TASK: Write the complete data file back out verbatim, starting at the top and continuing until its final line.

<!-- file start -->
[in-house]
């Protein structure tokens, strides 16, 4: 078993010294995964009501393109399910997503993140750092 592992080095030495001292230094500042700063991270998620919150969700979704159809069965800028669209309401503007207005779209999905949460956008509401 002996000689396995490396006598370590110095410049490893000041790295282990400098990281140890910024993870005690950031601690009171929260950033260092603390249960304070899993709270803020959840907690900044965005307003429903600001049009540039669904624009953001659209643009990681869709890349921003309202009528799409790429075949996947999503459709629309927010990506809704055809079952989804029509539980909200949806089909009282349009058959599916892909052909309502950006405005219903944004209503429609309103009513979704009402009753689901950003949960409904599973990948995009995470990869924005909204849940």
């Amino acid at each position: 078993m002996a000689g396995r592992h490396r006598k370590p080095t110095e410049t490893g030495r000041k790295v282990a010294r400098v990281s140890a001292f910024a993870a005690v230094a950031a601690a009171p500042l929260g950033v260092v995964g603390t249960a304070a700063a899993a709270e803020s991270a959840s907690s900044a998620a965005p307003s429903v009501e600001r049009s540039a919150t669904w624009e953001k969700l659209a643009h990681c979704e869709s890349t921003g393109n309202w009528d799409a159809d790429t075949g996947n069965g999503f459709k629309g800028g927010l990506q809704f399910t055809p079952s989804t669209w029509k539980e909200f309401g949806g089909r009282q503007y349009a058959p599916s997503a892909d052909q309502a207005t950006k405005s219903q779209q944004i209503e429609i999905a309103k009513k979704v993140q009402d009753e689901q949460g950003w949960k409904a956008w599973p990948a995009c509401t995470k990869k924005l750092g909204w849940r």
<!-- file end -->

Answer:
[in-house]
């Protein structure tokens, strides 16, 4: 078993010294995964009501393109399910997503993140750092 592992080095030495001292230094500042700063991270998620919150969700979704159809069965800028669209309401503007207005779209999905949460956008509401 002996000689396995490396006598370590110095410049490893000041790295282990400098990281140890910024993870005690950031601690009171929260950033260092603390249960304070899993709270803020959840907690900044965005307003429903600001049009540039669904624009953001659209643009990681869709890349921003309202009528799409790429075949996947999503459709629309927010990506809704055809079952989804029509539980909200949806089909009282349009058959599916892909052909309502950006405005219903944004209503429609309103009513979704009402009753689901950003949960409904599973990948995009995470990869924005909204849940």
């Amino acid at each position: 078993m002996a000689g396995r592992h490396r006598k370590p080095t110095e410049t490893g030495r000041k790295v282990a010294r400098v990281s140890a001292f910024a993870a005690v230094a950031a601690a009171p500042l929260g950033v260092v995964g603390t249960a304070a700063a899993a709270e803020s991270a959840s907690s900044a998620a965005p307003s429903v009501e600001r049009s540039a919150t669904w624009e953001k969700l659209a643009h990681c979704e869709s890349t921003g393109n309202w009528d799409a159809d790429t075949g996947n069965g999503f459709k629309g800028g927010l990506q809704f399910t055809p079952s989804t669209w029509k539980e909200f309401g949806g089909r009282q503007y349009a058959p599916s997503a892909d052909q309502a207005t950006k405005s219903q779209q944004i209503e429609i999905a309103k009513k979704v993140q009402d009753e689901q949460g950003w949960k409904a956008w599973p990948a995009c509401t995470k990869k924005l750092g909204w849940r």